Rosetta
    32-bit -> 64-bit
    Universal
    macOS -> iOS (simulator)
    etc...

    At this point I am sure they will have the heralded,
    "Just click to compile for ARM (button)" farily ready to go...

    So waiting!
    red oakcornchipargonaut
  • Reply 14 of 149
    thttht Posts: 4,040member
    Shifting over to an ARM-based chip would also give some context to Apple's decision to move away from supporting 32-bit apps in macOS Catalina, as well as Apple's work on Catalyst. In theory, this could allow Apple to use the same chips in the Mac as it does in iPhones and iPads, reducing its overall costs and enabling apps to be more usable throughout the entire Apple ecosystem. 
    I don’t see how any of this would make it easier for Apple to make macOS/ARM. macOS in of itself will be fairly easy. It’s the ball and chain of 3rd party apps that will drag it out across years. Catalyst doesn’t enable making macOS/ARM easier whatsoever, and 32 bit perhaps only makes it easier for Apple in having less work to do. 

    The goal is to make moving x86 macOS applications on to ARM as simple as a recompile. Eg, make it as easy and cheap as possible for Adobe and MS to move their apps over. That basically means making sure CLANG and LLVM can take their generic C++ or .NET frameworks, but likely with x86 dependencies here and there, can compile them on ARM without any issues, making sure they can compile all the Unix utilities without issue. Same thing with the game engine platforms. If they have x86 dependencies, Apple has to find away to handle them.

    If there is a lot of work to be done by the developers, it’s game over. This is why Carbon worked while the previous Rhapsody strategy was doomed to failure.
    roundaboutnowFileMakerFellerkillroy
  • Reply 15 of 149
    thttht Posts: 4,040member
    tmay said:
    tht said:
    lkrupp said:
    Any ideas on how Apple will handle the X86 code of current apps to run on ARM architecture? I am not educated on this. Is ARM close enough to X86 that the transition will be easy or will it require a Rosetta-like translation framework like the move from Moto 68000 to X86 did. Will we have universal binaries again or something else during the transition?
    Microsoft has an X86 emulation layer for ARM Windows. It isn't great, but it's a solution.

    A Rosetta-like framework is the most likely.
    It can be a lot like the last time.

    1. Apps using Apple’s frameworks and Xcode will mostly be a recompile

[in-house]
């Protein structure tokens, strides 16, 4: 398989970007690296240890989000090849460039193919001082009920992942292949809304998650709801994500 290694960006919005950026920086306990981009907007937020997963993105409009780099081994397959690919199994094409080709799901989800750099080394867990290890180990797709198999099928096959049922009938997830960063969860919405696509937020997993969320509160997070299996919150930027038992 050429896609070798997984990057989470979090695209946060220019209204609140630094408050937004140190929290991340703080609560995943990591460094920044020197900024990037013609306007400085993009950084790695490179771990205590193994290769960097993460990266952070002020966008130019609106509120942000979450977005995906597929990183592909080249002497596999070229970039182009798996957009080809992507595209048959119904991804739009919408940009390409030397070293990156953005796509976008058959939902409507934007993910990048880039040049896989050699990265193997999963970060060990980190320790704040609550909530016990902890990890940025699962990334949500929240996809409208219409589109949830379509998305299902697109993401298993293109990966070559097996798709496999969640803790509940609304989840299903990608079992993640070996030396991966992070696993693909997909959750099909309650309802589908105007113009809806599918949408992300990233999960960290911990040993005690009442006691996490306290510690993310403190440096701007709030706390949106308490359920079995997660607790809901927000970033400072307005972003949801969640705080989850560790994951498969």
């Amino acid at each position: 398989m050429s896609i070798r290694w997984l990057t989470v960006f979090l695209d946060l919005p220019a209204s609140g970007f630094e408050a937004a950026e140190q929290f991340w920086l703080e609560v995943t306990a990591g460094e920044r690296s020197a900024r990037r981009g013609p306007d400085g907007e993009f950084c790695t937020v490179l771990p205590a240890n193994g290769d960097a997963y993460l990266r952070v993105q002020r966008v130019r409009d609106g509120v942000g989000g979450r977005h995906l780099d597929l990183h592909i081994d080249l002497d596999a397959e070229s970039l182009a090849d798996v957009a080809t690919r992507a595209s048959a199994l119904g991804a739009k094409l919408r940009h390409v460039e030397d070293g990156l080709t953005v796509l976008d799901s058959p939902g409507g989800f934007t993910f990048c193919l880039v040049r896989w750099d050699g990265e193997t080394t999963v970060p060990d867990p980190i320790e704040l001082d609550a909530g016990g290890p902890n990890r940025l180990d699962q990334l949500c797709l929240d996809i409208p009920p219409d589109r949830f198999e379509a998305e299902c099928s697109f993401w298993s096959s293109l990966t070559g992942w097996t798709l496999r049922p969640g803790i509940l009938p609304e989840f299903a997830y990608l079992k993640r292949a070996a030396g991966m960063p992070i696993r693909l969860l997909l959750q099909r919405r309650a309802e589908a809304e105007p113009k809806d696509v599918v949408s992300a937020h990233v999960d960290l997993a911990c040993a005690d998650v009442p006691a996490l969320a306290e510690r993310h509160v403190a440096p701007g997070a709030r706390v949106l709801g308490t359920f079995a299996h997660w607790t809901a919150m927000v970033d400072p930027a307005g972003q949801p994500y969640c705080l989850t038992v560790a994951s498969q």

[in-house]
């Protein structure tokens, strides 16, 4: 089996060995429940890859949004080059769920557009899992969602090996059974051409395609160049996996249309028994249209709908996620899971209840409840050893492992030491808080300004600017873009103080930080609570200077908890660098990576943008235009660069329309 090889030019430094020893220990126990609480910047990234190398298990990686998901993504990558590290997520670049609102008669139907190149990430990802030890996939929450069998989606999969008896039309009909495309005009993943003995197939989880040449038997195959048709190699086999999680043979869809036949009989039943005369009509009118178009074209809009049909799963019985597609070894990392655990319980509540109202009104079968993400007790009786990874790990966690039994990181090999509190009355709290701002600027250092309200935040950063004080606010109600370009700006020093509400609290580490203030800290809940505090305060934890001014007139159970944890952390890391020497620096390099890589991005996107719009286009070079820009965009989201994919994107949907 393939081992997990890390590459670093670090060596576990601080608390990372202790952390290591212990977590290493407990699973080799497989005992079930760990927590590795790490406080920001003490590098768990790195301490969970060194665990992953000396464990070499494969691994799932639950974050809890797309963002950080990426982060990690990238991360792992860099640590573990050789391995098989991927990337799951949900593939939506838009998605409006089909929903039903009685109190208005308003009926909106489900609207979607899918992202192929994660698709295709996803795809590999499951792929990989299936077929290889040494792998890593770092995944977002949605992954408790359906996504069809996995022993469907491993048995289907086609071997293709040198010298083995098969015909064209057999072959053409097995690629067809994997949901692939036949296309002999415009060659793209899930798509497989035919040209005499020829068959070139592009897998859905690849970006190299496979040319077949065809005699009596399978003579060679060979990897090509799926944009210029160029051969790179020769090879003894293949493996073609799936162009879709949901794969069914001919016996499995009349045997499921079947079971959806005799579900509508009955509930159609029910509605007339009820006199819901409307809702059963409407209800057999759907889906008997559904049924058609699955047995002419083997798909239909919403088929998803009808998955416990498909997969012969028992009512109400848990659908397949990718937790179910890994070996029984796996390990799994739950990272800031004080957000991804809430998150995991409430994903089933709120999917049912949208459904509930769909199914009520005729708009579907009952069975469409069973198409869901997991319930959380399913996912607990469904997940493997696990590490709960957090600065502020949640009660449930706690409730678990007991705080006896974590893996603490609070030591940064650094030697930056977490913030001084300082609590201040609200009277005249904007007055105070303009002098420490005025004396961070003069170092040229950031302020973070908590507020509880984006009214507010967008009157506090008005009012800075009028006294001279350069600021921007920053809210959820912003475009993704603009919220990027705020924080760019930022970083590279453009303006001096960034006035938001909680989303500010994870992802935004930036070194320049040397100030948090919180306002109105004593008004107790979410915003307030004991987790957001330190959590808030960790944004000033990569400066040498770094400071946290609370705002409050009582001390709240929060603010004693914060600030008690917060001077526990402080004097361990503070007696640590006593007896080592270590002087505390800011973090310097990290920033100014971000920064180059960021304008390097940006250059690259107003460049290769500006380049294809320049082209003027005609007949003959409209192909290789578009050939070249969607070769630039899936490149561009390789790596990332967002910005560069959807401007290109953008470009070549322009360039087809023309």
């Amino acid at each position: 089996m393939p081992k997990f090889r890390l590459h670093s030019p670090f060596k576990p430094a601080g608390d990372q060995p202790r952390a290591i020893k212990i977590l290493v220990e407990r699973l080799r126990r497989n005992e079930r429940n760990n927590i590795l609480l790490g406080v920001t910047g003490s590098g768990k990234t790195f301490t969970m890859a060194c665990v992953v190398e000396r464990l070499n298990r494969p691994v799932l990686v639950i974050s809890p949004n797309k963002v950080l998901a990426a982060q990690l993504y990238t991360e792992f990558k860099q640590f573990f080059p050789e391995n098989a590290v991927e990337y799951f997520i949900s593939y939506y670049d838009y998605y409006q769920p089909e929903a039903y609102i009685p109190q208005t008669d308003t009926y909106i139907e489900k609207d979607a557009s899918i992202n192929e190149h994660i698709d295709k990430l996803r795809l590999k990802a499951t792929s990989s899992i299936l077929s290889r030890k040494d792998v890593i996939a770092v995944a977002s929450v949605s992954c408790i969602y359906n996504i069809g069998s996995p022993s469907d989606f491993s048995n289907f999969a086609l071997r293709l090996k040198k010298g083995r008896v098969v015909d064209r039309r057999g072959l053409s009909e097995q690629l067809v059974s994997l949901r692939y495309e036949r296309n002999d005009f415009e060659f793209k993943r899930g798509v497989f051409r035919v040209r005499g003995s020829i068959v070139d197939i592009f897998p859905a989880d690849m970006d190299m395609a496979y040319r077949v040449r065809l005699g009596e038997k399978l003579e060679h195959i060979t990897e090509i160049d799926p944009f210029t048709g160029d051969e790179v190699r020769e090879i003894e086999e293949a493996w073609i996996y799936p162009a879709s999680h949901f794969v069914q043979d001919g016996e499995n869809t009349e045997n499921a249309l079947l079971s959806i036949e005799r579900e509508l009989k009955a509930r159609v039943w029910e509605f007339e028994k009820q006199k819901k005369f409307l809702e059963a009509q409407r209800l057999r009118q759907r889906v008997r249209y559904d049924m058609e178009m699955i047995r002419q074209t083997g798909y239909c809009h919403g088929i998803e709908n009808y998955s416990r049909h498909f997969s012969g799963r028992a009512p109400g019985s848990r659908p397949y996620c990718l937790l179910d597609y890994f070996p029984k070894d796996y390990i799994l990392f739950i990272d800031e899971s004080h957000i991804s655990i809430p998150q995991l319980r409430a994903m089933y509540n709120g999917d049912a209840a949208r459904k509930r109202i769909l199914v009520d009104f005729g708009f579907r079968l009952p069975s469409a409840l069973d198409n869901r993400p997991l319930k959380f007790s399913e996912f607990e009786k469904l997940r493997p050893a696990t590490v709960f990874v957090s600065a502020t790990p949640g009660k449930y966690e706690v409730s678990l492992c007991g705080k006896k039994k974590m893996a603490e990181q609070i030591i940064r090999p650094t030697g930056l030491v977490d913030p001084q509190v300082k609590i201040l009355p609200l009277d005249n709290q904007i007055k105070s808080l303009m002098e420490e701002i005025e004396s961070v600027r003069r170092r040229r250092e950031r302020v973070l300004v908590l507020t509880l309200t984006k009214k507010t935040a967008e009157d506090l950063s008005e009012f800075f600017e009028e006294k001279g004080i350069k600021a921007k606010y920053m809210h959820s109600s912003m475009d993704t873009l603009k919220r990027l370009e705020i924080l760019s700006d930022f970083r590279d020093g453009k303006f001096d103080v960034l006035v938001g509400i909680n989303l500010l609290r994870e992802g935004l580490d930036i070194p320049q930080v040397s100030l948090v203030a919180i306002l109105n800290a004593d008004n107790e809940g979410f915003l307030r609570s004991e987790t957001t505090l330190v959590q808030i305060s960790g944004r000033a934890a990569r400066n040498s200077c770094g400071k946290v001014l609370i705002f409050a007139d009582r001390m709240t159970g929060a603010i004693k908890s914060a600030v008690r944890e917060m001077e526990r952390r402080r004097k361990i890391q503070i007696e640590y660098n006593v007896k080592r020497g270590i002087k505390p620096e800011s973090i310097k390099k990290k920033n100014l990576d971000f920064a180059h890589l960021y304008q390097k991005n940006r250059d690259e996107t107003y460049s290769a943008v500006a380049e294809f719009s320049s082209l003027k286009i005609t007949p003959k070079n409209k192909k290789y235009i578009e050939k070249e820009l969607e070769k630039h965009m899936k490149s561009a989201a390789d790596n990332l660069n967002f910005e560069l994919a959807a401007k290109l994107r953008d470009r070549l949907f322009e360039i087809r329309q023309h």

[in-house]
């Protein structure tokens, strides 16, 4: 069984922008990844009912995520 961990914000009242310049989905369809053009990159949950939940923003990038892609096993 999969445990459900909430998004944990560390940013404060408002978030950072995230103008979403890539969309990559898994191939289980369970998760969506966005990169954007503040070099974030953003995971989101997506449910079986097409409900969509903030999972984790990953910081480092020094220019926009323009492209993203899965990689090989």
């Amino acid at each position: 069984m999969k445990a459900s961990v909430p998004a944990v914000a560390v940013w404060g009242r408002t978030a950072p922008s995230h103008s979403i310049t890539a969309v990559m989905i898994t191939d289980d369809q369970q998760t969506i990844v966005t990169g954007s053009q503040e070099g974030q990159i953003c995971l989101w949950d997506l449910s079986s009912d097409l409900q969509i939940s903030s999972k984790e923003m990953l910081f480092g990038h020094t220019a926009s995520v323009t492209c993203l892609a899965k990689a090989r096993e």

2. Apps that mostly use Apple’s frameworks, but not Xcode, or use 3rd party libraries, will use a binary translator like Rosetta (switching x86 instructions with ARM instructions at runtime)
    3. Apps that only work with macOS/x86 with 3rd party x86 libraries will need to be run in a macOS/x86 VM a la classic. If Apple provides it, presumably, apps can be overlapped, and it won’t be macOS run inside a window.

    And once again, the single biggest impediment to success will be Microsoft and Adobe moving their apps to macOS/ARM. If that doesn’t happen, macOS/x86 won’t be successful. Presumably, Apple will just do the work to bring FCPX and LPX over. Plugins may need to use Rosetta for awhile before they are moved over.
    Presumably, Apple will initially be delivering the "consumer" Mac's, a MacBook Air, and maybe a Mac Mini, analog with ARM, sans x86 compatibility, so users that require X86 will still have other Intel options. I would expect there to be overlap of ARM Mac and Mac Intel for quite some time, but also consider that AMD may replace Intel for some products.
    I think it will be desktops first. Start with the form factor with the least amount of sales for the customers who will want them first, namely developers. Then, I think they will transition the Mac product lines completely to ARM as fast as possible. 2 years or less.

    If they ship Intel and ARM PCs simultaneously, especially in the same product category, for a long time, all they are doing is delaying or decreasing the amount of 3rd party application support for their ARM personal computers.
  • Reply 16 of 149
    melgrossmelgross Posts: 33,035member
    lkrupp said:
    Any ideas on how Apple will handle the X86 code of current apps to run on ARM architecture? I am not educated on this. Is ARM close enough to X86 that the transition will be easy or will it require a Rosetta-like translation framework like the move from Moto 68000 to X86 did. Will we have universal binaries again or something else during the transition?
    This is the problem I’ve been wondering about for some time. While some people dismiss this as an issue, or in most cases, don’t even think about it (aren’t aware it is an issue), it’s the biggest issue apple will need to deal with. In previous changeovers, even Apple was very lax in getting their own big apps out. It took a year for them. It took a long time for Adobe and Microsoft, with their massive software, to come over too.

    ARM is not close to x86. It’s optimized for battery life over performance. Apple and ARM have made significant advances on that front, but the instruction sets are different enough. We know from previous attempts at emulation, that a processor family needs to be 5 times as powerful in order to be able to run software at the same speed as the family they’re emulating. This hasn’t changed. Microsoft supposedly does it now, with their “universal” sdk. But they don’t, really. They require software to be rewritten, and recompiled for ARM. And there have still been issues with performance, specific features and bugs.

    im not saying it can’t be done, because obviously it can. But if Apple is really going to release a device next year, there will either be significant limitations, or they’ve figured out a way around them. My suggestion, which no one here has ever commented on, from my memory, is to add a dozen x86 instructions to the chip. It’s been found that 80% of the slowdown between chip families is from about a dozen instructions. The chip, or OS, could hand that over to those when native x86 software needs them. Individual instructions aren’t patented, or copyrighted, as far as I know. If true, that would give Apple a way around the problem.